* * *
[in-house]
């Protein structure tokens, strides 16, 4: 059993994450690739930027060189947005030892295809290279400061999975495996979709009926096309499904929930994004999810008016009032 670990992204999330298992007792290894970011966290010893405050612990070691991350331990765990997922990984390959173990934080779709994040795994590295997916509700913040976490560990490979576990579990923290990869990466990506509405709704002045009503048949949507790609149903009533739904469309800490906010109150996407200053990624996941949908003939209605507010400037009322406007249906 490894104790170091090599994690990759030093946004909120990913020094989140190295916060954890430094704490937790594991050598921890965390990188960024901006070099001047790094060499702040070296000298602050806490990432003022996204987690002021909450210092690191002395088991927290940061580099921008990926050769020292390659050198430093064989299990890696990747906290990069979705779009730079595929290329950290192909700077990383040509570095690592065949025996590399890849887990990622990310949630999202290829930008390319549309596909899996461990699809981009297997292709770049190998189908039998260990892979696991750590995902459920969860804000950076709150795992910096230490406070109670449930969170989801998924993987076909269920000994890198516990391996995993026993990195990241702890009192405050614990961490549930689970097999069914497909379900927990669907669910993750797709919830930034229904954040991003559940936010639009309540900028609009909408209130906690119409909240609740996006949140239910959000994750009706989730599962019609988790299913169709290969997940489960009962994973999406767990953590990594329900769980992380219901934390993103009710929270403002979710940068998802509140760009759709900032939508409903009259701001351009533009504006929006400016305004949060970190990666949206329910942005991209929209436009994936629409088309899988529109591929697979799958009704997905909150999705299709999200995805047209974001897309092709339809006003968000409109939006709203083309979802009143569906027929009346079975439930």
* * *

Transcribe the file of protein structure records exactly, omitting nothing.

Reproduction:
[in-house]
């Protein structure tokens, strides 16, 4: 059993994450690739930027060189947005030892295809290279400061999975495996979709009926096309499904929930994004999810008016009032 670990992204999330298992007792290894970011966290010893405050612990070691991350331990765990997922990984390959173990934080779709994040795994590295997916509700913040976490560990490979576990579990923290990869990466990506509405709704002045009503048949949507790609149903009533739904469309800490906010109150996407200053990624996941949908003939209605507010400037009322406007249906 490894104790170091090599994690990759030093946004909120990913020094989140190295916060954890430094704490937790594991050598921890965390990188960024901006070099001047790094060499702040070296000298602050806490990432003022996204987690002021909450210092690191002395088991927290940061580099921008990926050769020292390659050198430093064989299990890696990747906290990069979705779009730079595929290329950290192909700077990383040509570095690592065949025996590399890849887990990622990310949630999202290829930008390319549309596909899996461990699809981009297997292709770049190998189908039998260990892979696991750590995902459920969860804000950076709150795992910096230490406070109670449930969170989801998924993987076909269920000994890198516990391996995993026993990195990241702890009192405050614990961490549930689970097999069914497909379900927990669907669910993750797709919830930034229904954040991003559940936010639009309540900028609009909408209130906690119409909240609740996006949140239910959000994750009706989730599962019609988790299913169709290969997940489960009962994973999406767990953590990594329900769980992380219901934390993103009710929270403002979710940068998802509140760009759709900032939508409903009259701001351009533009504006929006400016305004949060970190990666949206329910942005991209929209436009994936629409088309899988529109591929697979799958009704997905909150999705299709999200995805047209974001897309092709339809006003968000409109939006709203083309979802009143569906027929009346079975439930």